Analysis of two lead sarcophagi found beneath the floor of Notre-Dame de Paris during excavations in spring 2022 (CWA 113) is shedding new light on the identities of the deceased.
Following their discovery by a team from Inrap last year, the coffins were sent to the forensic institute of Toulouse University Hospital for further investigation.
The identity of one of the deceased was quickly determined, thanks to a brass plaque on the coffin, which established him as Antoine de la Porte, the wealthy Canon of Notre-Dame in the 18th century, who is known to have contributed towards the renovation of the cathedral’s choir. The epitaph tells us that de la Porte died on Christmas Eve 1710, at the age of 83. Further examination of the skeleton confirmed his high status, indicating that he had lived a sedentary life and had remarkably good teeth.
The second coffin – a lead sarcophagus that appears to have been moulded to the shape of the deceased’s body – was buried deeper than the other finds, 1m below the cathedral floor, and is older in date than the coffin of Canon de la Porte. This individual’s identity remains unknown, but skeletal analysis indicates that he was probably a member of the nobility who died aged 25-40 years old. His pelvic bones and upper legs indicate that he was an experienced horseman, while the poor condition of his teeth suggests that he suffered from some sort of serious illness towards the end of his life. His skull shows signs of cranial modification caused by the wearing of a headdress or headband as a child, and after death he appears to have been embalmed and buried with a wreath of flowers, further pointing to his elite status.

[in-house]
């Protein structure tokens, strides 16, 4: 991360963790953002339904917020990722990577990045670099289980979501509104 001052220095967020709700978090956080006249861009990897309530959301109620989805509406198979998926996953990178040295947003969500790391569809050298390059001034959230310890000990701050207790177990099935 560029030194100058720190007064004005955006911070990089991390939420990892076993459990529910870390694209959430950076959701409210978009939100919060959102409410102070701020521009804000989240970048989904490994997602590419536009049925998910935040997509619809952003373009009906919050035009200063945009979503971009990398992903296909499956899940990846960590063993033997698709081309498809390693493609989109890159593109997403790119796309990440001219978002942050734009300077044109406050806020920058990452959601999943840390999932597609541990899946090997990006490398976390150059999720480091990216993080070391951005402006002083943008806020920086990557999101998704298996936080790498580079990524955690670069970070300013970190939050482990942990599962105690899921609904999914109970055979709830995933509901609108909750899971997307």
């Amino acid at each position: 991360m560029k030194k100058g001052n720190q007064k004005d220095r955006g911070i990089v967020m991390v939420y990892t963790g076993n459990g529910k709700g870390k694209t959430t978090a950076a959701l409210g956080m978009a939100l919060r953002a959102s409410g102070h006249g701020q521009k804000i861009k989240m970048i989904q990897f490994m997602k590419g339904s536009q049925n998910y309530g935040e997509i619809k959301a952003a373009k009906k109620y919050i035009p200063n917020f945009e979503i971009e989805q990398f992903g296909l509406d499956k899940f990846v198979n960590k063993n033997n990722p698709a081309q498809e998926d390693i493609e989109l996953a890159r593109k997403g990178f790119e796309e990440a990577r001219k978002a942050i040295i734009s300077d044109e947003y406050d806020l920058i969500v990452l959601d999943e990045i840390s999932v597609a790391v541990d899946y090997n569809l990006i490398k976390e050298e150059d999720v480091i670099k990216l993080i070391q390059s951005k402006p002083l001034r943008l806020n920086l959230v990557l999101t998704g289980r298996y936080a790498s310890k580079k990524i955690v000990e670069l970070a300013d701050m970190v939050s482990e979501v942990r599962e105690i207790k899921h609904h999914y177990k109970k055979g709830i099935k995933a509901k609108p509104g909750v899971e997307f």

Investigations will continue this year with hopes of finding out more about the lives of these two individuals, before they are laid to rest once more.